Deepika Kumari is an Indian archer who has represented the country on many international platforms. She won the coveted World No.1 position in the World Archery Cup in the year 2012 and has managed to remain in the top 10 ever since. She has won medals in the Asian Games, Commonwealth Games and World Championships. She has been conferred with the Arjuna Awardand the Padma Shri. The Documentary, ‘Ladies First’ by Uraaz Bahl, which tells the story of Kumari’s life, featured and won an award at the London Independent Film Festival. In conversation with the Knowledge Tribal Rashmi Furtado, Kumari traces her journey and opens up about the exclusives in the life of an Indian maverick.
Q: How and when did you get interested in archery?
I got interested in archery in the year 2007 at the age of 13. I had gone to the training centre in Seraikela, Kharswan, which is in Jamshedpur. Initially, I was not that interested in the sport, and in fact my cousin used to practice archery there. I had just heard of the sport. I used to watch the sport, and through that and while staying there, I slowly got interested and started practicing archery.
Q: What has your training background looked like over the years?
I began training in Saraikela, Kharswan as an archer. After training there for a year I got selected to join the J.R.D. Tata Sports Complex, where I train now.
Q: Which is your favourite moment from your career as an archer?
When I became the world champion for the very first time and I stood on that podium, representing my country. That was one of my most cherished moments. And now, few people recognise me and want to acknowledge my work so that feels nice too.
Q: In the near future, would you like to become a coach to the younger crowd of archers?
I have not given coaching a thought yet, but I want to start an academy and get coaches who would train future archers. I would like to provide others an easy opportunity to explore the sport.
Q: What is your stance on the country’s understanding of archery as a sport?
Our country needs to pay more attention to archery. Nobody knows the game well enough and even after we win the medals, nobody makes an effort to know the game or its rules. For people, it is a boring game to watch and people don’t want to watch it. It is important for the country to understand the game. It is not just about shooting arrows, which is a notion people generally have for the game.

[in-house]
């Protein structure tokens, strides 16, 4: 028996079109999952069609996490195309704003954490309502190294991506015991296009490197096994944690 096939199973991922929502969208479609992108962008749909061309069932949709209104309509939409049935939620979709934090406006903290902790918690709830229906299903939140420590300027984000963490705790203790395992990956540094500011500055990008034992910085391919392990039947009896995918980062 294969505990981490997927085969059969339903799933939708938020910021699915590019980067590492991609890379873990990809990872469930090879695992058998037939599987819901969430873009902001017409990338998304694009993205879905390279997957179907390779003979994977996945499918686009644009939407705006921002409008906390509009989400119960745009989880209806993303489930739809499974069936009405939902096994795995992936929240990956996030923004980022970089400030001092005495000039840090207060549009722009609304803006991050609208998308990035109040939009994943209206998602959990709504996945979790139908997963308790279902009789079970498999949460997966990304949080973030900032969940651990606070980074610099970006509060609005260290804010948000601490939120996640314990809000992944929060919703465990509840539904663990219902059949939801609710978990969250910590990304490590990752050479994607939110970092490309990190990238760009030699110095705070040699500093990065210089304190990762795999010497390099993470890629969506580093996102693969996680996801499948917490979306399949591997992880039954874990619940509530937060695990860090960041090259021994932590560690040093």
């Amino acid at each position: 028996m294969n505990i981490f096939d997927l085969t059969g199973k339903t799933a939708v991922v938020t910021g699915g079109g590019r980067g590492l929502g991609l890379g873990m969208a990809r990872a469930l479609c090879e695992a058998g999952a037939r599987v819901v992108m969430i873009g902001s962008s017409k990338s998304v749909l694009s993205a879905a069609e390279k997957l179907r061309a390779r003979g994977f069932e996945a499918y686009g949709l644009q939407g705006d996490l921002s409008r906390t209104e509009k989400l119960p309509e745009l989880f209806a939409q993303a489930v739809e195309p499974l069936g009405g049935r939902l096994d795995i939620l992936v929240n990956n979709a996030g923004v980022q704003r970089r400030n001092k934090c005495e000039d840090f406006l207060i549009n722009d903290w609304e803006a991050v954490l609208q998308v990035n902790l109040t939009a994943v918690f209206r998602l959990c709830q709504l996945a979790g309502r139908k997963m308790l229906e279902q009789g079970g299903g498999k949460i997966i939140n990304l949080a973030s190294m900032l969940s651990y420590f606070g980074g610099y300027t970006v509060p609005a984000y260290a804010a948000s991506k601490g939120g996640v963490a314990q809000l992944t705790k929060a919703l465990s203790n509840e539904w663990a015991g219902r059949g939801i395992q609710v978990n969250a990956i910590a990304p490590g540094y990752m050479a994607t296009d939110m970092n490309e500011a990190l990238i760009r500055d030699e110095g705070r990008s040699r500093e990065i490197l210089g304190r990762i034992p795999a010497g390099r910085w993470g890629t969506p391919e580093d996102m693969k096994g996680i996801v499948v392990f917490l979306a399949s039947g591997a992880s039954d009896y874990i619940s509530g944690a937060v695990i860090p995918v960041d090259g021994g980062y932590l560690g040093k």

Q: In 2017, you won the Vogue’s Young Achiever Award. What will be your message to the youth of the country?
The one thing that I would like to say is that focus on one thing and not be too scattered with your interests. Be disciplined in whatever you do, with of course, dedication and hard work. Just follow this simple rule and you are bound to do well.
Q: How have your coaches shaped you as a sportsperson?
I have two coaches, Dharmendra Tiwari and Purnima Mahato. They have been my coaches since I joined J.R.D. Tata Sports Complex. My coaches not only train me in archery but have trained me in life. For example, when they teach us about confidence in archery, it applies to my life as well. It is that very confidence which lets us perform in front of a crowd or talk to people we don’t know. All the principles I learn as a sportsperson, automatically apply to my personal life as well.
Q: What are the difficulties or problems that you have faced in the field of archery?
As such difficulty in playing and performance does not occur. But there are times when I am not able to perform well. That affects the way people perceive me. They either get negative or stop talking to me. They question my work, complain that I’m not working hard enough, that I do not have enough focus. They say I don’t concentrate and that’s why my performance is dipping. In such times, they start questioning and doubting whether I will win medals again. Now, what they do not realise is that this is a game and no one person can win every single time or perform the same always.
Q: So, how do you tackle such problems?
From my side I just let it be, because I do not know those people. Explaining our stance is not an option as they tend to see these as excuses. I’ve learnt to make peace with the talk and just focus on improving my skill. I work harder and try to answer such doubts through my work. I do not let this negativity affect my work.
There is so much to learn from the most successful archer from the country. At such a young age, she has achieved enough to make most us Indians proud, and given the rest a benchmark to aspire to. She gives the country inspiration that everyone can live their dreams and pursue what they love, we just need to want it bad enough.